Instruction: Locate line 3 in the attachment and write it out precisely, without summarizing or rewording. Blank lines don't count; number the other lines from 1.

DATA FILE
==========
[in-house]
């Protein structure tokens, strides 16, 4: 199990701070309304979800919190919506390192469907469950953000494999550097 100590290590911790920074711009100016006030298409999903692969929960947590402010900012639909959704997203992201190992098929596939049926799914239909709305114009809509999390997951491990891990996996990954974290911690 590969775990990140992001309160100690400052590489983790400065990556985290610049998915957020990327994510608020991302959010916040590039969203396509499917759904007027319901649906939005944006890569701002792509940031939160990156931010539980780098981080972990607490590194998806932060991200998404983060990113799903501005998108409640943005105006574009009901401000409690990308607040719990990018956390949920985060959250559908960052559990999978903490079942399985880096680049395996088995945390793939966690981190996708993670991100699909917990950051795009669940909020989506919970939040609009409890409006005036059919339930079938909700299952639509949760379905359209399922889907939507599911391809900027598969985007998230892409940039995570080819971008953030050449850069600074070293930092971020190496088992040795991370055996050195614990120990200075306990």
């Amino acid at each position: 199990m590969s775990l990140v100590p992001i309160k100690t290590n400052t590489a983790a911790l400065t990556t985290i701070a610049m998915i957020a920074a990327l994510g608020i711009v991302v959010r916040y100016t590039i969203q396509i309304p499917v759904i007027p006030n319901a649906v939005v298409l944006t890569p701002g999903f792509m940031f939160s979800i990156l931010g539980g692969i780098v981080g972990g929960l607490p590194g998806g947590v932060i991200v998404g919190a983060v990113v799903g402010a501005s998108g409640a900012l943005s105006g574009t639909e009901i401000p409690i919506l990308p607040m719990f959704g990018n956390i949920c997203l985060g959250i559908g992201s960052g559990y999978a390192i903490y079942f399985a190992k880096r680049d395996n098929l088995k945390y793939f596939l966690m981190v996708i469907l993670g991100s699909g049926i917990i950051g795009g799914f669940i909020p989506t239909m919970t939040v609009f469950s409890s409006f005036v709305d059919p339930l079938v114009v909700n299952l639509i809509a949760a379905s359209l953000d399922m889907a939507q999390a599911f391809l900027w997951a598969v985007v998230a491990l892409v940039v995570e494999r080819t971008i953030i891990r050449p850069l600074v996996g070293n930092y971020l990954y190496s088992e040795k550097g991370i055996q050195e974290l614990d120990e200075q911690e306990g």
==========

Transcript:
């Amino acid at each position: 199990m590969s775990l990140v100590p992001i309160k100690t290590n400052t590489a983790a911790l400065t990556t985290i701070a610049m998915i957020a920074a990327l994510g608020i711009v991302v959010r916040y100016t590039i969203q396509i309304p499917v759904i007027p006030n319901a649906v939005v298409l944006t890569p701002g999903f792509m940031f939160s979800i990156l931010g539980g692969i780098v981080g972990g929960l607490p590194g998806g947590v932060i991200v998404g919190a983060v990113v799903g402010a501005s998108g409640a900012l943005s105006g574009t639909e009901i401000p409690i919506l990308p607040m719990f959704g990018n956390i949920c997203l985060g959250i559908g992201s960052g559990y999978a390192i903490y079942f399985a190992k880096r680049d395996n098929l088995k945390y793939f596939l966690m981190v996708i469907l993670g991100s699909g049926i917990i950051g795009g799914f669940i909020p989506t239909m919970t939040v609009f469950s409890s409006f005036v709305d059919p339930l079938v114009v909700n299952l639509i809509a949760a379905s359209l953000d399922m889907a939507q999390a599911f391809l900027w997951a598969v985007v998230a491990l892409v940039v995570e494999r080819t971008i953030i891990r050449p850069l600074v996996g070293n930092y971020l990954y190496s088992e040795k550097g991370i055996q050195e974290l614990d120990e200075q911690e306990g």